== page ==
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Fertil Steril. 2005 Sep;84(3):654-61.

Treatment of male idiopathic infertility with recombinant human follicle-stimulating hormone: a prospective, controlled, randomized clinical study.

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Centre for Male Gamete Cryopreservation, Department of Histology, Microbiology, and Medical Biotechnologies, University of Padova, Padova, Italy.



To evaluate the effects of treatment with FSH on seminal parameters and spontaneous pregnancy in male infertility.


Prospective, controlled, randomized clinical study.


Infertility center at a university hospital.


One hundred twelve men affected by idiopathic oligozoospermia.


Patients were randomized into two groups: 62 subjects were treated with 100 IU of recombinant human FSH on alternate days for 3 months, and 50 patients did not receive any treatment. Semen analysis was performed in all subjects at the end of this period of treatment and after the following 3 months. Subjects who had not reached spontaneous pregnancy underwent assisted reproductive techniques.


Seminal parameters, testicular cytologic analysis, FSH, LH, T, and inhibin B concentrations.


The treatment group considered as a whole did not show modifications in sperm parameters. However, a subgroup of these (30, 48.4%) had a significant increase of sperm count (responder group). In the period including 3 months after the withdrawal of FSH therapy, we observed a significantly higher spontaneous pregnancy rate in the responder group (5 of 30 [16.7%]) with respect to nonresponder and nontreated groups (1 of 32 [3.1%] and 2 of 50 [4.0%], respectively). Furthermore, the improvement of seminal parameters in the responder group allowed these patients to undergo less frequent IVF-ET/intracytoplasmic sperm injection.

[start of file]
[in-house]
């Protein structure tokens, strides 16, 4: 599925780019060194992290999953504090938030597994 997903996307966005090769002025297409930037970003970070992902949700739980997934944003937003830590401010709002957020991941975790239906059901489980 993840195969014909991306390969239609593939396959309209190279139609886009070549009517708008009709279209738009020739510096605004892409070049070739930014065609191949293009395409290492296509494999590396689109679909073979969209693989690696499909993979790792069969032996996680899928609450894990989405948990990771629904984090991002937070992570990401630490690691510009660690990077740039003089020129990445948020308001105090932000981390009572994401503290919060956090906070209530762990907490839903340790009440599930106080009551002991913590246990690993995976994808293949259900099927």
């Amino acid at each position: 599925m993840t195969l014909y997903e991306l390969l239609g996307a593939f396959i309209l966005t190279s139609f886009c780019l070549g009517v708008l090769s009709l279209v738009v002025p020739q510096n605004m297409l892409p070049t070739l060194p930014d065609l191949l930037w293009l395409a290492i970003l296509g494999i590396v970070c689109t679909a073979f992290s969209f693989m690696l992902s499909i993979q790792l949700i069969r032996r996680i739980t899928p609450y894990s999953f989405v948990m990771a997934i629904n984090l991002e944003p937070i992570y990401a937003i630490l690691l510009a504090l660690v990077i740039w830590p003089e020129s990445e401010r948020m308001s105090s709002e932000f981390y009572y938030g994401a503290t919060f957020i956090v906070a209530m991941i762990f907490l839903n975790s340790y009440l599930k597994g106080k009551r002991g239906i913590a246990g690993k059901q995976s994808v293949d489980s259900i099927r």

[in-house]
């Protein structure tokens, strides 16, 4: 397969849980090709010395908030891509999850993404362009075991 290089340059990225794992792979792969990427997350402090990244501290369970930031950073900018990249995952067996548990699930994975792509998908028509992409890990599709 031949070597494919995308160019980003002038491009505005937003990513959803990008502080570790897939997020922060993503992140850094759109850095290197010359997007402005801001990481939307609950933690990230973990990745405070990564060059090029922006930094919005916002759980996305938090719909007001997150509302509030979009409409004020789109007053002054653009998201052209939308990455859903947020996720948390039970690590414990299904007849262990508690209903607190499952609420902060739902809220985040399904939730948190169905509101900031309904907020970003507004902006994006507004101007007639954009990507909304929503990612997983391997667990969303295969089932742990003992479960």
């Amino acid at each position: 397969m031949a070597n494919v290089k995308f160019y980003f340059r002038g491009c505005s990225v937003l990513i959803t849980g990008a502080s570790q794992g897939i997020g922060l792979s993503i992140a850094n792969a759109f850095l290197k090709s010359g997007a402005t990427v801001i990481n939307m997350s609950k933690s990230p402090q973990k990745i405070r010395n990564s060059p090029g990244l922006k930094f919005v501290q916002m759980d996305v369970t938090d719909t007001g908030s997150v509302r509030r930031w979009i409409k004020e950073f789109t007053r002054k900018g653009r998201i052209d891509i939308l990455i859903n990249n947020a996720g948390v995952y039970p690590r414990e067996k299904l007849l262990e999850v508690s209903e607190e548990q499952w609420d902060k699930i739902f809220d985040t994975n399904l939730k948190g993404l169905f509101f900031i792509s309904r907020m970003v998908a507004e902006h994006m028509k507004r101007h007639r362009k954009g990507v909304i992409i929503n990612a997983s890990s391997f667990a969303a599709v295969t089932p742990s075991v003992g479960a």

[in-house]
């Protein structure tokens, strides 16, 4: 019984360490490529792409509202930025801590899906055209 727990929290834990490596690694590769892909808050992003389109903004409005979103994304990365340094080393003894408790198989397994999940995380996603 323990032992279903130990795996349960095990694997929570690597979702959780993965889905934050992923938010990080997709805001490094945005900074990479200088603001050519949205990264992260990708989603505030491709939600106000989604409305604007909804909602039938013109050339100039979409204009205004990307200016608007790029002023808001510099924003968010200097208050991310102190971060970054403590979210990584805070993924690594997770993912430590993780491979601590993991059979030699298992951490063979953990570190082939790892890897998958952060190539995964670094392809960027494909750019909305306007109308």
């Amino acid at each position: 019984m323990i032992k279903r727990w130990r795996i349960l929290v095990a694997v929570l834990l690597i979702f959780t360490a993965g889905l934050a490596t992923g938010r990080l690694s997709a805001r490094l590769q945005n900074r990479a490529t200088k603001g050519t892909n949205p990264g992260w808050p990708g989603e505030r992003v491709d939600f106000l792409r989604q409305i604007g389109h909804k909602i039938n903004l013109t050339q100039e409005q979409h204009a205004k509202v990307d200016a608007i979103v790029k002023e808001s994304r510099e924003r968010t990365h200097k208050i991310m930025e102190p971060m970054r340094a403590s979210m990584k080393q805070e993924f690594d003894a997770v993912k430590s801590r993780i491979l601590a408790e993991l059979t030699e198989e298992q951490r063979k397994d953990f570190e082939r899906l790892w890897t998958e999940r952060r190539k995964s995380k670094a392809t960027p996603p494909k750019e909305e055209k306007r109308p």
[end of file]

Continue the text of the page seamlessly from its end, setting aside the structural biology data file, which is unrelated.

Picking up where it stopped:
Results from this controlled, randomized clinical trial show that FSH therapy does not improve sperm concentration or pregnancy rate when infertile male patients are chosen solely by the clinical criteria of idiopathic oligospermia and normal FSH concentration. Subgroup analysis, however, does indicate that patients without maturation arrest in addition to the clinical scenario do benefit from medical therapy.

[Indexed for MEDLINE]

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